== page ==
North Idaho

Time goes by so fast, doesn’t it?

Recently I had the chance to read Eula Biss’s essay “Time and Distance Overcome.” She gives the reader a quick history of the telephone and the multi-year long fight to get the poles placed and remain placed. Biss’s full essay becomes a powerful look into violence against Black people through instances of lynching using telephone poles.

I bring up the essay because as I read about the “war on telephone poles” in 1889, a quote in particular stood out. “Wherever telephone companies were erecting poles, homeowners and business owners were sawing them down, or defending their sidewalks with rifles.”

Time moves so fast, and yet people are ever the same, aren’t they?


Let me tell you about North Idaho, where I lived for many years. Idaho is not famous for much. Not many “good” things – things that don’t force me to add an asterisk to my words and the phrase, but “not like that.

I was home-schooled, but *not like that. Yeah I go to church, but *not like that. I’ve owned guns, but *not like that. Yeah, my sister has home births, but *not like that. I’m from North Idaho, but I’m *not like that.

I’m not, really.

O, Idaho. Headquarters of the KKK West. Home to cults beyond number. To gun toters and gun hoarders. To Ruby Ridge and FBI showdowns.

Anybody with a hometown worth a damn should know the *not like thats.

And it is worth a damn. It’s my favourite place in the whole wide world so far, and I’ve lived in a few places: The Oregon coast as well as northeastern Oregon, Louisville, KY, the UK, and currently I reside in Minnesota. Each place has its own beauty, its own spirit and life.

But North Idaho: hilly plains that brighten and fade throughout the year, surrounded by mountains and canyons. Windy currents wave through the wheat on the rolling slopes of the Palouse, an agricultural area that had to develop its own machinery to harvest the steep angles of its terrain and is also the native habitat to the Appaloosa horse. There are sandy lakes that quiver jade and amber in the breeze.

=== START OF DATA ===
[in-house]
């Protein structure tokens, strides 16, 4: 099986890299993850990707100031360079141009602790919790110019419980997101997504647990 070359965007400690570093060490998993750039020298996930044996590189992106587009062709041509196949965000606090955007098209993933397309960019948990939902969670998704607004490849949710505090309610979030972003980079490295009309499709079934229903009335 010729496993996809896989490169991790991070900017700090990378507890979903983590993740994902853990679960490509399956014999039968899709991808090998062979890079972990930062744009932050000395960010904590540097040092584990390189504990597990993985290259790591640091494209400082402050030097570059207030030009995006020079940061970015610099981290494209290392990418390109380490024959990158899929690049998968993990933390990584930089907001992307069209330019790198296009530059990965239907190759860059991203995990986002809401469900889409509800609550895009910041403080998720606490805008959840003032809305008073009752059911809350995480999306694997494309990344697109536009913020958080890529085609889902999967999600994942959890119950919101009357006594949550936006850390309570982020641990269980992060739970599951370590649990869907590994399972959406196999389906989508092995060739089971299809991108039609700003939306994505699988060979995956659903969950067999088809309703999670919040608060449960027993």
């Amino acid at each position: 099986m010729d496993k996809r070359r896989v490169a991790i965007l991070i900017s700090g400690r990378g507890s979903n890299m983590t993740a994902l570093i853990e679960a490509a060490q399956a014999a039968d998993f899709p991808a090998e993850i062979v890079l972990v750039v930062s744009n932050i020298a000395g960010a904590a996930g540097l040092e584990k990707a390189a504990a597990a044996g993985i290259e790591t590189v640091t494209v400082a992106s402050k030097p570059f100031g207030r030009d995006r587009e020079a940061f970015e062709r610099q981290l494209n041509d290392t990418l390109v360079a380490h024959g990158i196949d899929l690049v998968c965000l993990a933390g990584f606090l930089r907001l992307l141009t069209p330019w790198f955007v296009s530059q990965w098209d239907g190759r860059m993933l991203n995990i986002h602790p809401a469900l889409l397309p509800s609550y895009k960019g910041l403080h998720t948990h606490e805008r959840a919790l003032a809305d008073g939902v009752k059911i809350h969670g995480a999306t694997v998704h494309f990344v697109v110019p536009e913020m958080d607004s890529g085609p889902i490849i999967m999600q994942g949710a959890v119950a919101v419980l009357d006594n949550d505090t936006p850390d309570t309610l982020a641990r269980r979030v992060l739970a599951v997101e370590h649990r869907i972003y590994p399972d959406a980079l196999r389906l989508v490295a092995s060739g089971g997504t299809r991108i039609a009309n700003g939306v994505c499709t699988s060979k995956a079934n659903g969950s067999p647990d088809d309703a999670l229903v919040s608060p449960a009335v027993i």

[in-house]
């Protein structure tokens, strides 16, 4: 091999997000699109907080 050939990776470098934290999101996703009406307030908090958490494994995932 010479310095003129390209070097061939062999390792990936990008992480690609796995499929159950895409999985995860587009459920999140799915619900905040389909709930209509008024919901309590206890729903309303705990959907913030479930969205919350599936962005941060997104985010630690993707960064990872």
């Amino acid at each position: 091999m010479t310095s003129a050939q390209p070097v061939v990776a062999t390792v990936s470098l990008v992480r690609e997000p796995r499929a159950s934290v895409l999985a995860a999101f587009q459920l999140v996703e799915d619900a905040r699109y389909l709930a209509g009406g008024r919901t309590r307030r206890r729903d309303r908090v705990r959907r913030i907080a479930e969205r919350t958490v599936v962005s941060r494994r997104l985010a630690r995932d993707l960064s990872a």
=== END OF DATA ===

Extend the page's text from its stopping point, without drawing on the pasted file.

It snows feet upon feet in the winter. Blizzards shut down the one freeway which heads up to the Canadian border, and the snaky, vein-like county roads. The terrain didn’t allow for squared segments during the land grabs and roads twist and curve with the mountains and rivers. Trestle bridges still shake with lumber trains. And the evergreens. Oh, the evergreens.

It’s a western heaven. It makes sense it calls to those who chafe under the strain of urban bustle and corporate greed. North Idaho is laissez-faire. God is feared by some, but mostly it’s up to nature and your bootstraps to get through. People feel listened to and important in their communities – it’s easy to get along with your neighbour if they stay five miles away.


It must be in the water, you know, the *like that tendency. That or the meth.

Or maybe it’s a kind of wild that begins to seep into you during the star bright nights that even my bravest of friends admit still spook them. After the warm vanilla-pine scented days of hiking, and the fireside drinking, and the crickets have gone quiet, the sky lights up with trillions of galaxies swarming in the incredible stillness. And joy can turn to fear as comprehension sinks in. You control nothing.

Fear motivates many of the *like that in North Idaho. I wonder if it can all be tracked back to that first beneath-the-expanse experience. People are faced with their own insignificance and have to find their way back to the joy. Some, it seems, choose to stay afraid.

The government is a thing to be afraid of. It’s an oldie but a goodie. And a two for one. They’ll take your guns and your money.

Outsiders, or “Not-from-around-heres”, are another feared entity. They’ll take your land if the government doesn’t get to it first.

Bathrooms with no gender specifiers, terrifying.

Crying. NO ONE is supposed to cry, regardless of gender.

The fear for the constitution’s purity is practically palpable in every bar, where the Pabst is still $2 for a quart jar. The Confederate flag repels many Not-from-around-heres, which is unironically hung next to the American flag. If you’re lucky, a black and white American flag with a blue line will grace the corner above the two pool tables and the shuffleboard. Cops are the new veterans. Well, they’re all actual veterans, even the rez cops. But neither side talks to each other anymore.